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Rebalancing Powers and Rebuilding the Political Center
Much of the debate surrounding Egypt’s constitutional amendments has focused on individual articles, largely obscuring the rationale behind them: achieving a greater balance of power between the executive and legislative branches and rebuilding the political center. In order to curtail the powers of the president, long a central opposition demand, the amendments introduced checks on th
Wednesday, April 18,2007 00:00
by Karim Haggag, Egyptian Press Office

Much of the debate surrounding Egypt’s constitutional amendments has focused on individual articles, largely obscuring the rationale behind them: achieving a greater balance of power between the executive and legislative branches and rebuilding the political center.

In order to curtail the powers of the president, long a central opposition demand, the amendments introduced checks on the president’s exceptional powers in times of national emergency, including an explicit prohibition against dissolving parliament except under "exceptional circumstances," in which case he must call for new elections within sixty days. Furthermore, the amendments significantly enhance the powers of the prime minister by requiring his approval on important decisions by the president. While the president still appoints and dismisses the prime minister, the parliament may withhold approval, requiring the president to accept the resignation of the government. Only if confirmation is withheld a second time can the president dissolve parliament.

Together with the authority that parliament now has over the national budget and the legislative powers conferred on the Shura Council, these changes establish a direct linkage between the majority party (or coalition) in parliament and the composition and platform of the government. Decisions regarding national resources and government policies are thus placed at the heart of the debate between the executive and the legislature. The president’s power to dismiss parliament should be seen as a last resort to break political deadlock.

The second major pillar of the amendments package is an effort to foster greater pluralism in Egypt’s party system, which has atrophied under an electoral system that has favored individual candidates over political parties and local issues over national politics. Elections have benefited candidates with the most resources, while diminishing the importance of party affiliation and positions on issues of national importance. Redressing this situation required a constitutional amendment that would allow for a mixed electoral system including elements of both proportional and single district representation, as well as providing for a minimum representation for women in Parliament.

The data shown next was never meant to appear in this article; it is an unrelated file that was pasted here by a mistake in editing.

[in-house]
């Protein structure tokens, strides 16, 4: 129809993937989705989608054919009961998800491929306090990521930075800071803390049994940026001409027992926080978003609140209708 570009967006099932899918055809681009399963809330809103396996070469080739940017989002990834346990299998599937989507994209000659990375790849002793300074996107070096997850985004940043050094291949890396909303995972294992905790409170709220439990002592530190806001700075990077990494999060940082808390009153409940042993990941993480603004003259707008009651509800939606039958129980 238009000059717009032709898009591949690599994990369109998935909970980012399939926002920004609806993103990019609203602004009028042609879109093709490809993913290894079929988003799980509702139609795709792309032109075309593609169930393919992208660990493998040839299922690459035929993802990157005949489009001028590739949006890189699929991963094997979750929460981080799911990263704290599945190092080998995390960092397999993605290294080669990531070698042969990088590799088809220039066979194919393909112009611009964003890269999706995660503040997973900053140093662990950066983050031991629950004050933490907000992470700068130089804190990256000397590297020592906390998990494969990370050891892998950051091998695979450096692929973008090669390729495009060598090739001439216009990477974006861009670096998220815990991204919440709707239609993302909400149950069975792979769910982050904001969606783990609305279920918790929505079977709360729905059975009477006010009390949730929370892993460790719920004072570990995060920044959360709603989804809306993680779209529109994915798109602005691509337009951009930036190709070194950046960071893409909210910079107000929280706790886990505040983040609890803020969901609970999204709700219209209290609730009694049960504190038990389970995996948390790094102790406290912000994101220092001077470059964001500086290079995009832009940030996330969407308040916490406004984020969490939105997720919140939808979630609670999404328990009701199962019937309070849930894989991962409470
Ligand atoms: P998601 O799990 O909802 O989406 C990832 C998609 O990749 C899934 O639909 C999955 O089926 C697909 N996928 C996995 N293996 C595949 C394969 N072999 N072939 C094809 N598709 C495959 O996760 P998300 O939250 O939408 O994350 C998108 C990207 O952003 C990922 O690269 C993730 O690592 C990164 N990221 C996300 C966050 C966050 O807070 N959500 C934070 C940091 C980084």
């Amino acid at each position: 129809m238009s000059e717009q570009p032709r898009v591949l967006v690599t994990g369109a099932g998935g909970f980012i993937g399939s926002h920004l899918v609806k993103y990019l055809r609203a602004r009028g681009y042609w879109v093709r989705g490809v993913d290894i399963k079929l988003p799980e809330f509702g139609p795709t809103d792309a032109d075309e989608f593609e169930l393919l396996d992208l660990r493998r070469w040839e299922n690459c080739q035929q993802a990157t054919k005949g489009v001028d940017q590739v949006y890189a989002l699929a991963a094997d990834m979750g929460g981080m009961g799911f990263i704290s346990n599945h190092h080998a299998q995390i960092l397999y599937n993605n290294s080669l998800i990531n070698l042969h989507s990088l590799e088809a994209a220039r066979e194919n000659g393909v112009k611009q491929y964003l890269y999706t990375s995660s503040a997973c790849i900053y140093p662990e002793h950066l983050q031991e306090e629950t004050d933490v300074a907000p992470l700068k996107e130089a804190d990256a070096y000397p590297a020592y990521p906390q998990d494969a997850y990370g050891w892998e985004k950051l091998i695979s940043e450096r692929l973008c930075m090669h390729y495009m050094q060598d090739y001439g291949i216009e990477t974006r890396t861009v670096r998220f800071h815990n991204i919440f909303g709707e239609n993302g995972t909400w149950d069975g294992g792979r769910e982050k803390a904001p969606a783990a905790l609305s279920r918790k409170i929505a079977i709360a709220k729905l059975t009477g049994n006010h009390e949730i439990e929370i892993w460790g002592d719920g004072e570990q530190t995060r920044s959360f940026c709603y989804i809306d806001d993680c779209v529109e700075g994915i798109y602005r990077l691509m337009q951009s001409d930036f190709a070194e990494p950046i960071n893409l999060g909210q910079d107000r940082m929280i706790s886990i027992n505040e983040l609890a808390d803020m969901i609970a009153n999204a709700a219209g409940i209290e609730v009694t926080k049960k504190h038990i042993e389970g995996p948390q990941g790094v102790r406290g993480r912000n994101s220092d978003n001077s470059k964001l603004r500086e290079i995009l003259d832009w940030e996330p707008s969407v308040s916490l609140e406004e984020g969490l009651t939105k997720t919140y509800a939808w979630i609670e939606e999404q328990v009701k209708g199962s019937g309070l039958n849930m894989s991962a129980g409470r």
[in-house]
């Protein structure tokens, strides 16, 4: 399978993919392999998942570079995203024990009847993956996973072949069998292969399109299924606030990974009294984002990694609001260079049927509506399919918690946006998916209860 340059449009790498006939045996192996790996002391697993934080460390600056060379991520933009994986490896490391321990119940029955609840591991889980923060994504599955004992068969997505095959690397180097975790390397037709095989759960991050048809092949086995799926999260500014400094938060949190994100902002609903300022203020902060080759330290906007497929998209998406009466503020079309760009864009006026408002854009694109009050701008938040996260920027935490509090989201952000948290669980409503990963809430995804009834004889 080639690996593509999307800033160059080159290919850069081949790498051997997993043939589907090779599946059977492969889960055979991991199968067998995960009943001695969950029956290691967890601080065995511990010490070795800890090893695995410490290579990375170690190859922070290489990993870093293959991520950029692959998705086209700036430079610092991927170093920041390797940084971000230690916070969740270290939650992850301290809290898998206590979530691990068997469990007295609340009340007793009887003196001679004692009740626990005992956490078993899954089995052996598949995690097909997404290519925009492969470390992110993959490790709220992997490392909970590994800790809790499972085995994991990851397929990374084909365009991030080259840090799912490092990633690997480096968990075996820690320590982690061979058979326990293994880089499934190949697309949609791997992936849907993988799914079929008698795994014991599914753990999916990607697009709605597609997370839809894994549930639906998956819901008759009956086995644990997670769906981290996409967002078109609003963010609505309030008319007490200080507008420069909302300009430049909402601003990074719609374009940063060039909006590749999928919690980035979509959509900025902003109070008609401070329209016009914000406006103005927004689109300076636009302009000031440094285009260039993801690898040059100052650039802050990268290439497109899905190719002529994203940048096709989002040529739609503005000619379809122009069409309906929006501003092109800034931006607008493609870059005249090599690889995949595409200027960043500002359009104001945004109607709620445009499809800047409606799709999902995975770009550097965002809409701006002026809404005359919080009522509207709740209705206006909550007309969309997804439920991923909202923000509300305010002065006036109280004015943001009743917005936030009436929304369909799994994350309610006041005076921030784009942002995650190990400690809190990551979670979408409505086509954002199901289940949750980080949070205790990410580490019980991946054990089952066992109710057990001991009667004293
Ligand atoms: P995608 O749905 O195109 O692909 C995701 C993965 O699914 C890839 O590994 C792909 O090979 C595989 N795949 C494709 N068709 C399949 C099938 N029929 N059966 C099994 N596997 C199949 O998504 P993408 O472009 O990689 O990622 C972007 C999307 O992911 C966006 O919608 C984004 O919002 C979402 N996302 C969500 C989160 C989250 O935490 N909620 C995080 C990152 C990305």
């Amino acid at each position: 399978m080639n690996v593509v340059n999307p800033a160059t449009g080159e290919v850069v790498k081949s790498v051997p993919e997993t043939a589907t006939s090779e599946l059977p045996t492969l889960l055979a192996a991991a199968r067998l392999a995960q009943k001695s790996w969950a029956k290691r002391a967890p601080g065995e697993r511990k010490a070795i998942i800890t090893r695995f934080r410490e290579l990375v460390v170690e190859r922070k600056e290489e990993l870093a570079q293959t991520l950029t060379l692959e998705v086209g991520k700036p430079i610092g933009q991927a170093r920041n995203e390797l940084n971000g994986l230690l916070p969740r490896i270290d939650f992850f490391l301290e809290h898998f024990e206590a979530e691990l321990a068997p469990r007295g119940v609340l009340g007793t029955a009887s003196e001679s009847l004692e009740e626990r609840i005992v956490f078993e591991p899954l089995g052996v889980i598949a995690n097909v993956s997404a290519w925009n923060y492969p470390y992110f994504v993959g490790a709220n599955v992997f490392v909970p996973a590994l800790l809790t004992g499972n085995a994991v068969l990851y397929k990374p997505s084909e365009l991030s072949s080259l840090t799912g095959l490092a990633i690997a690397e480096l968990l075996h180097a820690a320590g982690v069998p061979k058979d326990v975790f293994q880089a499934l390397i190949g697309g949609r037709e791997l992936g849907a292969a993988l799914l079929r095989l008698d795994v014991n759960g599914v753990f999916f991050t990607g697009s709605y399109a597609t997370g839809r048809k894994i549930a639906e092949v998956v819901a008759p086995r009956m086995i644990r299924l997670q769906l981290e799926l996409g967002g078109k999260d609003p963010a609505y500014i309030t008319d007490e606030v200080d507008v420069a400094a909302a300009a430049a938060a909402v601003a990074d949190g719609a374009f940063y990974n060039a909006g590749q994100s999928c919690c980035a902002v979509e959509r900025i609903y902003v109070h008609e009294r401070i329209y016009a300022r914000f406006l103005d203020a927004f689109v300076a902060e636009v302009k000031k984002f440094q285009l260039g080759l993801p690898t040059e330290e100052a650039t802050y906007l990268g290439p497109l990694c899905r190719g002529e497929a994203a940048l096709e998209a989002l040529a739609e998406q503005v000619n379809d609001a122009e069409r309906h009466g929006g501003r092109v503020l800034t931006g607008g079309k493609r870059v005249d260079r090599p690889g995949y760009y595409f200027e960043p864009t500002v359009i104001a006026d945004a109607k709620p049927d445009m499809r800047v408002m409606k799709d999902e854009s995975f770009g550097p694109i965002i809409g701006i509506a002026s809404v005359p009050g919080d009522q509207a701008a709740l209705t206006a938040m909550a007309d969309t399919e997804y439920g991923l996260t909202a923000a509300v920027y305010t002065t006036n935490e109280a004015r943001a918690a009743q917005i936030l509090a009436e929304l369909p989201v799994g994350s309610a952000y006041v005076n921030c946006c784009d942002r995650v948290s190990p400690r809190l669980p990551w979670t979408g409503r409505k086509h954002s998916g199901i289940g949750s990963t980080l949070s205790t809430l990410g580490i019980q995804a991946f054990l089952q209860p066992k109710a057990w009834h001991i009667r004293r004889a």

The intention of the prohibition against religious parties was not, as some have charged, to eliminate the Muslim Brotherhood from politics, but rather to separate religion from politics. The constitutional prohibition is thus mostly symbolic, adding little to what was already enshrined into law. In this regard, Egypt is by no means unique in the region. The Turkish Constitution features an almost identical provision, whereby the intention has been not to banish Islamists from politics but to establish a threshold that they must cross to be identified as a political party, in effect shedding the religious basis of their platform.

Notwithstanding the objections voiced by opposition parties regarding certain aspects of the amendments, agreement was reached on 32 of the 34 amendments proposed. Opposition centered on the two issues of judicial supervision of elections and the balance between security and civil liberties in combating terrorism.

Amended Article 88 seeks to overcome the huge logistical challenges involved in direct judicial supervision of the balloting process itself. It does not remove the judiciary’s role but relegates it to the level of general supervision of the electoral process through an independent electoral commission, in accordance with international practice. The historical record disproves concerns that this might somehow compromise the integrity of the process; in 1987, before the system of direct judicial supervision was introduced, opposition parties managed to win their largest share in parliament to date.

Similarly, the concern regarding infringement on civil liberties in Article 179 must be placed in context. Here the objective is to replace the state of emergency with an anti-terrorism law that would establish a precise definition of terrorist crimes and delineate the security services’ authority in combating terrorism.

Taken together, the amendments provide for a transition towards a revived party system and more robust checks on executive authority. Like all such transitions, this one will take time to mature. The value of this exercise should therefore be judged according to how well the amendments achieve those objectives, which ultimately will depend more on the actual practice of politics within the parameters established by the amended Constitution than on the particulars of the amendments themselves.

Karim Haggag is director of the Egyptian Press Office in Washington DC.


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